By Tom Jackman
Washington Post Staff Writer
Thursday, April 1, 2010; B01
The woman accused of killing D.C. Goth scene fixture Dirk Smiler last month at their Annandale home says the shooting occurred during a struggle in which Smiler was strangling her, her attorney said Wednesday during a Fairfax County court hearing.
Smiler, 37, was shot once in the forehead with a vintage bolt-action rifle in the bedroom he shared with Cara Cottle, 31, lawyers on both sides said. Cottle was arrested Tuesday on a charge of second-degree murder and was arraigned Wednesday in Fairfax Juvenile and Domestic Relations District Court because the couple had been living together.
Within hours of the Feb. 15 shooting, Cottle and her mother contacted defense lawyer Peter D. Greenspun, Greenspun said. On Wednesday, he asked substitute Fairfax Judge Edward V. O'Connor Jr. to release Cottle on bond. Greenspun said that Cottle had not fled in the six weeks since the shooting and was therefore not a flight risk and that she wasn't a danger to the community because the shooting was a domestic incident.
O'Connor declined to set bond for Cottle. Greenspun said he would appeal to Fairfax Circuit Court, a motion that is to be heard Thursday.
New details emerged Wednesday about Cottle and the investigation into Smiler's slaying.
Smiler was a sommelier who enjoyed great renown in the Goth and nightclub circles of Washington, and Cottle apparently moved in some of those circles.
Until she was arrested, Cottle worked for almost two years as a production manager for conservative fundraiser Richard Viguerie, who rose to prominence in the 1980s with his direct-mail fundraising for Ronald Reagan. He was recently credited by Virginia Attorney General Ken Cuccinelli II (R) with providing crucial help for his election victory.
Cottle's mother, Viola Shields, is listed as vice president of administration for Viguerie's American Target Advertising in Manassas, and she and Mark J. Fitzgibbons, the company's president of corporate and legal affairs, attended Cottle's bond hearing.
Shields and Fitzgibbons declined to comment after the hearing. Viguerie did not return a call seeking comment. Greenspun would not discuss whether Viguerie was helping to pay for Cottle's defense.
Greenspun said Cottle served in the U.S. Marine Corps for four years and was honorably discharged as a sergeant. He said that her first husband was killed in a traffic accident and that she had two children with her second husband, from whom she is divorced. He lives in North Carolina and has sole custody of the children. Greenspun said Cottle recently traveled there "to try to visit with her kids," but he did not say whether she had had any contact with them.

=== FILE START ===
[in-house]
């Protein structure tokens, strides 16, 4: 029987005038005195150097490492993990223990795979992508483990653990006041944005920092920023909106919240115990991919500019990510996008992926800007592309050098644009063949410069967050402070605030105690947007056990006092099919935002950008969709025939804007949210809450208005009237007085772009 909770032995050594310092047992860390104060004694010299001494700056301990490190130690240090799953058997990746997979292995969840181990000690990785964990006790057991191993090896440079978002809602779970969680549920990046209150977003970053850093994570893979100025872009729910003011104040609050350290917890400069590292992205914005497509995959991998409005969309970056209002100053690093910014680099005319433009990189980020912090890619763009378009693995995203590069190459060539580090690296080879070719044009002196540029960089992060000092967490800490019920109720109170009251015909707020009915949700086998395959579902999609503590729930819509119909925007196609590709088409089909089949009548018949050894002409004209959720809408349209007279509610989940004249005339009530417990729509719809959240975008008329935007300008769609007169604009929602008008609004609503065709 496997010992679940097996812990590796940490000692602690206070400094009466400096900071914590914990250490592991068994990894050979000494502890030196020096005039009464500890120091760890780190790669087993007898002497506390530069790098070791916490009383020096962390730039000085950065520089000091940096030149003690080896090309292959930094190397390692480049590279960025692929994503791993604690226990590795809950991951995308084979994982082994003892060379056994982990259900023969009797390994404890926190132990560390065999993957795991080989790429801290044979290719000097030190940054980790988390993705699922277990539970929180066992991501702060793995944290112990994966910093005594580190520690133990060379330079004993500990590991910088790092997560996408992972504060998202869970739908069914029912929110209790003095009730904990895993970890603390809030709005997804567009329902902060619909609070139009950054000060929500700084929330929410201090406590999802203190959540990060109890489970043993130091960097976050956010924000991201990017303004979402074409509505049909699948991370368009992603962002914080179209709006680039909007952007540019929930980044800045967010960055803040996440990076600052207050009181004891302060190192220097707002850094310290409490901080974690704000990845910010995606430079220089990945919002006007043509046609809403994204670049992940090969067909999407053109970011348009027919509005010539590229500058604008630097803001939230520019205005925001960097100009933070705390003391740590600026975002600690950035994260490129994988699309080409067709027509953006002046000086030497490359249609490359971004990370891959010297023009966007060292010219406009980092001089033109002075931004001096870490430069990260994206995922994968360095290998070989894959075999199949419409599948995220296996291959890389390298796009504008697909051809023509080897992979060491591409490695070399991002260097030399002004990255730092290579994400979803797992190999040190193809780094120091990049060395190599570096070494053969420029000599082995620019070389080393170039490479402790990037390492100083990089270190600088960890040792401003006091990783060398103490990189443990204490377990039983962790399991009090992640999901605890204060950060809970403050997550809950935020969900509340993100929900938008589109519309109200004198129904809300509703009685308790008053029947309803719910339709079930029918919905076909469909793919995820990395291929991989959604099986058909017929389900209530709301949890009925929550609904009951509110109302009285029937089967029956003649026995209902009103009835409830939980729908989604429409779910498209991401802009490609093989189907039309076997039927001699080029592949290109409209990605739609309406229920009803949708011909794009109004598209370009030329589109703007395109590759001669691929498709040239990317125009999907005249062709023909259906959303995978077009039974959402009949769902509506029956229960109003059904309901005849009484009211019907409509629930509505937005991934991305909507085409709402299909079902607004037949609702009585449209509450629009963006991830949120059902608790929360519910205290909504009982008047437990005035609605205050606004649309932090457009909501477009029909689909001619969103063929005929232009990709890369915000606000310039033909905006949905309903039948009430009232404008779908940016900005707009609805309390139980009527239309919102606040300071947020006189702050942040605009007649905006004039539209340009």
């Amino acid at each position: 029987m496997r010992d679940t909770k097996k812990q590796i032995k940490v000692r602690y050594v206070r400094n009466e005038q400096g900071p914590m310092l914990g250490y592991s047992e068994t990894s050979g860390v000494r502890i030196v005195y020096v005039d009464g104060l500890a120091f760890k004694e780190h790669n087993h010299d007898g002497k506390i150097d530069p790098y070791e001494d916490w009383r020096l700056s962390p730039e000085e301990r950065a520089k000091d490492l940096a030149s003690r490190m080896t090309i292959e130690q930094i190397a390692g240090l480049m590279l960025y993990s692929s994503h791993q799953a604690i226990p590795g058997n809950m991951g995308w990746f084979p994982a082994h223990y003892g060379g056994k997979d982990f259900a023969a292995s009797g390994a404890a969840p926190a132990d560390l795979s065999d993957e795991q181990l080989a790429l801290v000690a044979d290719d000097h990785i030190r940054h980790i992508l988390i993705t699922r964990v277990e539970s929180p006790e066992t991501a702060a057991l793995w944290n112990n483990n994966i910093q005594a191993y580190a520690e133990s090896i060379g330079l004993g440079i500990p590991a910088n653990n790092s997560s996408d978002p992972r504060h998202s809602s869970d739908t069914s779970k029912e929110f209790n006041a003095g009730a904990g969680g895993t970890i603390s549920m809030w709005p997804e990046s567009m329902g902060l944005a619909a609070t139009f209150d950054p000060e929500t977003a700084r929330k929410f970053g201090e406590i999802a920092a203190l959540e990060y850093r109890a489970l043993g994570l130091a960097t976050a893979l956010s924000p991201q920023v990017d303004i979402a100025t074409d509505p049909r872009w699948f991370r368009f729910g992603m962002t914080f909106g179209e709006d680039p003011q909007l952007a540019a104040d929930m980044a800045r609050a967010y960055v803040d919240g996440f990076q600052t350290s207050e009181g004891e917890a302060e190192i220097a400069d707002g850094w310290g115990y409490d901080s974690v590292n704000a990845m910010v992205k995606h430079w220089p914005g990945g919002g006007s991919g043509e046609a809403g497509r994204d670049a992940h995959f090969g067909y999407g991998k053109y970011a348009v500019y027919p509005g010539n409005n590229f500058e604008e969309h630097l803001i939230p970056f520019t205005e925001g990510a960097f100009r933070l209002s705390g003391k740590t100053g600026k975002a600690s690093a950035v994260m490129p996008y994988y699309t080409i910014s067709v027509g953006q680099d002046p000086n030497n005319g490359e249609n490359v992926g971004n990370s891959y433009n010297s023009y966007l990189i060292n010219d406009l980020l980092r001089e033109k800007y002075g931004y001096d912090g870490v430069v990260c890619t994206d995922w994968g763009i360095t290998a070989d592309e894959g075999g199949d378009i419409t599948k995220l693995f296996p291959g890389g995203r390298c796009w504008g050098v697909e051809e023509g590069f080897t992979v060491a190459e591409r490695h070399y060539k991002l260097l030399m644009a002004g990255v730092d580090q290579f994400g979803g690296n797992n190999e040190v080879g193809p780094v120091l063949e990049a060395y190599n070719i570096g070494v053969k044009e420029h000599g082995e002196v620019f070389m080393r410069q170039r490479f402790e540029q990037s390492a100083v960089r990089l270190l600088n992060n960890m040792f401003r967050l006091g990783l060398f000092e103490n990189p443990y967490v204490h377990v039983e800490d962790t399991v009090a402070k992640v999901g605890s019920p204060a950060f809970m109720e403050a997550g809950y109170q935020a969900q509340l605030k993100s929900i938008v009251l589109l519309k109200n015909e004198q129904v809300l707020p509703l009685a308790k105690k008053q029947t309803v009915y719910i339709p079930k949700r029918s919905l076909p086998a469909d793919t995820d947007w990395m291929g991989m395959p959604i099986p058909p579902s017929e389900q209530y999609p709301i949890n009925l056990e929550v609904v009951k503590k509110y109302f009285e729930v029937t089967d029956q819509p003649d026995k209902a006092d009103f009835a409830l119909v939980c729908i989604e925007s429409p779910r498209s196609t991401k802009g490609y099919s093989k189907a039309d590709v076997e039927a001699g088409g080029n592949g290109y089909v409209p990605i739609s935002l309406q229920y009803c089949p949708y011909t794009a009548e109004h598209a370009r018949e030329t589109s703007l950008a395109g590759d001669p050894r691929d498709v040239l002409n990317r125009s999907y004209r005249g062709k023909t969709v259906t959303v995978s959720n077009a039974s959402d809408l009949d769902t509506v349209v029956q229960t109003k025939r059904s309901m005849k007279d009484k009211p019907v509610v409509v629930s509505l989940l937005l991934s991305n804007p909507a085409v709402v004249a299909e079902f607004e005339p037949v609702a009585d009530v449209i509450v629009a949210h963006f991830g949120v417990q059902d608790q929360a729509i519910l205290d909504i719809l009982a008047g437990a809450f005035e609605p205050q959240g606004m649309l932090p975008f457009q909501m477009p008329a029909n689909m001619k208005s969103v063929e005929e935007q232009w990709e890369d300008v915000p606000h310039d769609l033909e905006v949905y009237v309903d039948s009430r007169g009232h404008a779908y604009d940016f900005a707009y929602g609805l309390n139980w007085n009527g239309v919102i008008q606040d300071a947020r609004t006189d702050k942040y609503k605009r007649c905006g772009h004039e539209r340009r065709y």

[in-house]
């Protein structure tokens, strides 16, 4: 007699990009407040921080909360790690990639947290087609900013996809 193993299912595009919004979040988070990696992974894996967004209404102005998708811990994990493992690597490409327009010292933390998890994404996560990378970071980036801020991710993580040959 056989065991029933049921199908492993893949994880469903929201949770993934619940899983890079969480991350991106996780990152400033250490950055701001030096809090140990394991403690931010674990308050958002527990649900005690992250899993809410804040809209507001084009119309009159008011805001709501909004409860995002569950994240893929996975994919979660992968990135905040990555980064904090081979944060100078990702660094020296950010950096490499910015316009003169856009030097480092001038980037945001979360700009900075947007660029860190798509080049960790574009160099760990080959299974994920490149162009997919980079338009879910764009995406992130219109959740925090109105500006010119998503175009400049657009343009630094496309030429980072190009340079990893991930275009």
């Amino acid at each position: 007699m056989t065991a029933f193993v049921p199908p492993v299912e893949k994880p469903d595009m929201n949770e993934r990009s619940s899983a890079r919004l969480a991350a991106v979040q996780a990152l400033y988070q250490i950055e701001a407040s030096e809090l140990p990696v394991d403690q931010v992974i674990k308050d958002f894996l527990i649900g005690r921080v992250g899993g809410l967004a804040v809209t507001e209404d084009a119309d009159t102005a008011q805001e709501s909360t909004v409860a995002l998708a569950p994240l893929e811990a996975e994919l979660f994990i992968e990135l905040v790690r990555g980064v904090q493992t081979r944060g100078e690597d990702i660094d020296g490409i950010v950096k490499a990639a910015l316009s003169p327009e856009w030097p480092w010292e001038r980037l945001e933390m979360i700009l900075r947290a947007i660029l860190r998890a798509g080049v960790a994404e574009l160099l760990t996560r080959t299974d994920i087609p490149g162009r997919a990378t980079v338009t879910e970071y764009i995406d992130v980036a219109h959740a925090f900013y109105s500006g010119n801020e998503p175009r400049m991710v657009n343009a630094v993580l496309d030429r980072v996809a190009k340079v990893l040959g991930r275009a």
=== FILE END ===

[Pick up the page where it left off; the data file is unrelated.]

Smiler and Cottle began living together last spring. In November, Cottle rented a house on Little River Turnpike near Northern Virginia Community College, Greenspun said. Four other people also rented rooms there, but Cottle had the credit history and employment to secure the lease, Greenspun said.
The gun that killed Smiler was an antique, Greenspun said, given to Smiler as a gift years ago. Greenspun said that it was a World War II-era bolt-action rifle and that no ballistics tests had been performed on it.
"It was Mr. Smiler's weapon," Greenspun said, "and he was the one who knew or controlled whether it was loaded."
On the night of Feb. 15, Greenspun said, Smiler and Cottle argued, then went to their basement bedroom. Minutes later, a shot was fired. "Literally seconds later," Greenspun said, "Cara came upstairs, naked and covered in blood."
He also said: "Cara was bruised. Cara has finger marks around her neck from where he was strangling her at the time the gun went off. . . . Tragically, the gun went off, and Mr. Smiler was struck in the forehead area."
Greenspun did not specifically say that Cottle acted in self-defense or that Cottle pulled the trigger. He said that "given the nature of the rifle," a long gun, "it was clearly obtained by Mr. Smiler," implying that during a struggle, Smiler fired the gun either accidentally or suicidally.
Greenspun said that toxicology reports will probably show that Smiler was significantly intoxicated and that Cottle was responding to "a much larger male strangling her." Cottle is 4 foot 9, and Smiler was about a foot taller, Greenspun said.
Fairfax Assistant Commonwealth's Attorney Mark J. Sullivan said Cottle should not be released.
Sullivan said that Cottle was "the violent one in the relationship" and that "she was the one that got in the argument with the victim." He continued: "She's the one that struck the victim. By all accounts, she was the violent one, and he was nonviolent."
Sullivan said the vintage rifle "was placed almost point-blank or right at his head. She grabbed the trigger. . . . She ended his life."
O'Connor said that Cottle had been in treatment for substance abuse since the shooting and that combined with the seriousness of the charge, "I find she is a danger to the community."